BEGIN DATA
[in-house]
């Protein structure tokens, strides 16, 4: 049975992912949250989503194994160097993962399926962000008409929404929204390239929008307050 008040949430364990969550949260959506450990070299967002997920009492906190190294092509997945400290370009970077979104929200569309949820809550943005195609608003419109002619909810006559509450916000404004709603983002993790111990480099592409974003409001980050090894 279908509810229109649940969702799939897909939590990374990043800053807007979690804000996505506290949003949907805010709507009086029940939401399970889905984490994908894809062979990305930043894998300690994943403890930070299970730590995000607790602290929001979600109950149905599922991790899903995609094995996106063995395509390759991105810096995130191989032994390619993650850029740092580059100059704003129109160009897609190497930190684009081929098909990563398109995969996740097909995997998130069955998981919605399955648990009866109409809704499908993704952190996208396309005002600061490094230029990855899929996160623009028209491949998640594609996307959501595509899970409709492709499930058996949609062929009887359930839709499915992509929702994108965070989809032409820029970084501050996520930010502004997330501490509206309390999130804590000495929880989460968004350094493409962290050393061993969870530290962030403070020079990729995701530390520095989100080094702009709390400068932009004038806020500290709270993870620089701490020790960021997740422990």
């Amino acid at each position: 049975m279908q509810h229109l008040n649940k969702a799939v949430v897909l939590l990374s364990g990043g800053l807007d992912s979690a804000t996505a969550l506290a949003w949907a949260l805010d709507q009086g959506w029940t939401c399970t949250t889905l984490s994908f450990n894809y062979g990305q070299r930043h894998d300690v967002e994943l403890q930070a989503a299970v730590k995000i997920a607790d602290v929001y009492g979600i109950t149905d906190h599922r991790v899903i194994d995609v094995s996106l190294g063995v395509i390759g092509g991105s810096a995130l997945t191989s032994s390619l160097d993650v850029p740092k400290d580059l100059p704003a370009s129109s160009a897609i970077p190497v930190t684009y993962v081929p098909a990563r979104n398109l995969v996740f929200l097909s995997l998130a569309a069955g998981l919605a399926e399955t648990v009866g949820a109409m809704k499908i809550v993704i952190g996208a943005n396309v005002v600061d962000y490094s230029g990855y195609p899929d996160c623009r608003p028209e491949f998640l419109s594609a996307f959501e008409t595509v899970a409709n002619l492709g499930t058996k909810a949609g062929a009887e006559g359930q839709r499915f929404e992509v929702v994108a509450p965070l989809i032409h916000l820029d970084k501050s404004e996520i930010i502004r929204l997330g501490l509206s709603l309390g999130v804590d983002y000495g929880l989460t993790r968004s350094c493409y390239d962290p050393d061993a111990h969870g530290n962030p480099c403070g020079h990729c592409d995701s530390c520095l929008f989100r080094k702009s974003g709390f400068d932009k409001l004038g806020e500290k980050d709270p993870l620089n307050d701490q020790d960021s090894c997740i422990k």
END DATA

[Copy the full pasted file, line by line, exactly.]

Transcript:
[in-house]
């Protein structure tokens, strides 16, 4: 049975992912949250989503194994160097993962399926962000008409929404929204390239929008307050 008040949430364990969550949260959506450990070299967002997920009492906190190294092509997945400290370009970077979104929200569309949820809550943005195609608003419109002619909810006559509450916000404004709603983002993790111990480099592409974003409001980050090894 279908509810229109649940969702799939897909939590990374990043800053807007979690804000996505506290949003949907805010709507009086029940939401399970889905984490994908894809062979990305930043894998300690994943403890930070299970730590995000607790602290929001979600109950149905599922991790899903995609094995996106063995395509390759991105810096995130191989032994390619993650850029740092580059100059704003129109160009897609190497930190684009081929098909990563398109995969996740097909995997998130069955998981919605399955648990009866109409809704499908993704952190996208396309005002600061490094230029990855899929996160623009028209491949998640594609996307959501595509899970409709492709499930058996949609062929009887359930839709499915992509929702994108965070989809032409820029970084501050996520930010502004997330501490509206309390999130804590000495929880989460968004350094493409962290050393061993969870530290962030403070020079990729995701530390520095989100080094702009709390400068932009004038806020500290709270993870620089701490020790960021997740422990």
């Amino acid at each position: 049975m279908q509810h229109l008040n649940k969702a799939v949430v897909l939590l990374s364990g990043g800053l807007d992912s979690a804000t996505a969550l506290a949003w949907a949260l805010d709507q009086g959506w029940t939401c399970t949250t889905l984490s994908f450990n894809y062979g990305q070299r930043h894998d300690v967002e994943l403890q930070a989503a299970v730590k995000i997920a607790d602290v929001y009492g979600i109950t149905d906190h599922r991790v899903i194994d995609v094995s996106l190294g063995v395509i390759g092509g991105s810096a995130l997945t191989s032994s390619l160097d993650v850029p740092k400290d580059l100059p704003a370009s129109s160009a897609i970077p190497v930190t684009y993962v081929p098909a990563r979104n398109l995969v996740f929200l097909s995997l998130a569309a069955g998981l919605a399926e399955t648990v009866g949820a109409m809704k499908i809550v993704i952190g996208a943005n396309v005002v600061d962000y490094s230029g990855y195609p899929d996160c623009r608003p028209e491949f998640l419109s594609a996307f959501e008409t595509v899970a409709n002619l492709g499930t058996k909810a949609g062929a009887e006559g359930q839709r499915f929404e992509v929702v994108a509450p965070l989809i032409h916000l820029d970084k501050s404004e996520i930010i502004r929204l997330g501490l509206s709603l309390g999130v804590d983002y000495g929880l989460t993790r968004s350094c493409y390239d962290p050393d061993a111990h969870g530290n962030p480099c403070g020079h990729c592409d995701s530390c520095l929008f989100r080094k702009s974003g709390f400068d932009k409001l004038g806020e500290k980050d709270p993870l620089n307050d701490q020790d960021s090894c997740i422990k």